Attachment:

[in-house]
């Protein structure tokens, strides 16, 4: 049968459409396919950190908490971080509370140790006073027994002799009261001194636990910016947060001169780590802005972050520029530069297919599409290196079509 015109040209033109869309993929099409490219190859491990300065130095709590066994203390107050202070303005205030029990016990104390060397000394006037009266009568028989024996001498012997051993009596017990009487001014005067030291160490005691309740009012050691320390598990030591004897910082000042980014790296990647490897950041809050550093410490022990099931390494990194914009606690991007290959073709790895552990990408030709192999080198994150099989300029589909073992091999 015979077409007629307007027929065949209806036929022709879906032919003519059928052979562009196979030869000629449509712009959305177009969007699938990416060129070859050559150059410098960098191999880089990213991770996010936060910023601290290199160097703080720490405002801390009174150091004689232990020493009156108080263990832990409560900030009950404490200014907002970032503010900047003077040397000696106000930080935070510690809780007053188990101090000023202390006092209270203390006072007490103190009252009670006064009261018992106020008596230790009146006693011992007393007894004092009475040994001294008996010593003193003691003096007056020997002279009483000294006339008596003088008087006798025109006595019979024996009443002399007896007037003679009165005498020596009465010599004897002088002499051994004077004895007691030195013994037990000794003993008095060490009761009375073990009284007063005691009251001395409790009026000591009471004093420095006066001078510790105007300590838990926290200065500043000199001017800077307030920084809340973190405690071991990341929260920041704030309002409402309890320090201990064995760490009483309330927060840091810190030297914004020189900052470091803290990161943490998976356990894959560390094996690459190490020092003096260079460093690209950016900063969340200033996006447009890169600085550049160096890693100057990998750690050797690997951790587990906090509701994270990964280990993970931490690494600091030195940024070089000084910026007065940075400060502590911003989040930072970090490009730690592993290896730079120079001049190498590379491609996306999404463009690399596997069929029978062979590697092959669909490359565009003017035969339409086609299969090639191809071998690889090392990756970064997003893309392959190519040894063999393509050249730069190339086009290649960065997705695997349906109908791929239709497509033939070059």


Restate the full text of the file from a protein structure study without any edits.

[in-house]
């Protein structure tokens, strides 16, 4: 049968459409396919950190908490971080509370140790006073027994002799009261001194636990910016947060001169780590802005972050520029530069297919599409290196079509 015109040209033109869309993929099409490219190859491990300065130095709590066994203390107050202070303005205030029990016990104390060397000394006037009266009568028989024996001498012997051993009596017990009487001014005067030291160490005691309740009012050691320390598990030591004897910082000042980014790296990647490897950041809050550093410490022990099931390494990194914009606690991007290959073709790895552990990408030709192999080198994150099989300029589909073992091999 015979077409007629307007027929065949209806036929022709879906032919003519059928052979562009196979030869000629449509712009959305177009969007699938990416060129070859050559150059410098960098191999880089990213991770996010936060910023601290290199160097703080720490405002801390009174150091004689232990020493009156108080263990832990409560900030009950404490200014907002970032503010900047003077040397000696106000930080935070510690809780007053188990101090000023202390006092209270203390006072007490103190009252009670006064009261018992106020008596230790009146006693011992007393007894004092009475040994001294008996010593003193003691003096007056020997002279009483000294006339008596003088008087006798025109006595019979024996009443002399007896007037003679009165005498020596009465010599004897002088002499051994004077004895007691030195013994037990000794003993008095060490009761009375073990009284007063005691009251001395409790009026000591009471004093420095006066001078510790105007300590838990926290200065500043000199001017800077307030920084809340973190405690071991990341929260920041704030309002409402309890320090201990064995760490009483309330927060840091810190030297914004020189900052470091803290990161943490998976356990894959560390094996690459190490020092003096260079460093690209950016900063969340200033996006447009890169600085550049160096890693100057990998750690050797690997951790587990906090509701994270990964280990993970931490690494600091030195940024070089000084910026007065940075400060502590911003989040930072970090490009730690592993290896730079120079001049190498590379491609996306999404463009690399596997069929029978062979590697092959669909490359565009003017035969339409086609299969090639191809071998690889090392990756970064997003893309392959190519040894063999393509050249730069190339086009290649960065997705695997349906109908791929239709497509033939070059």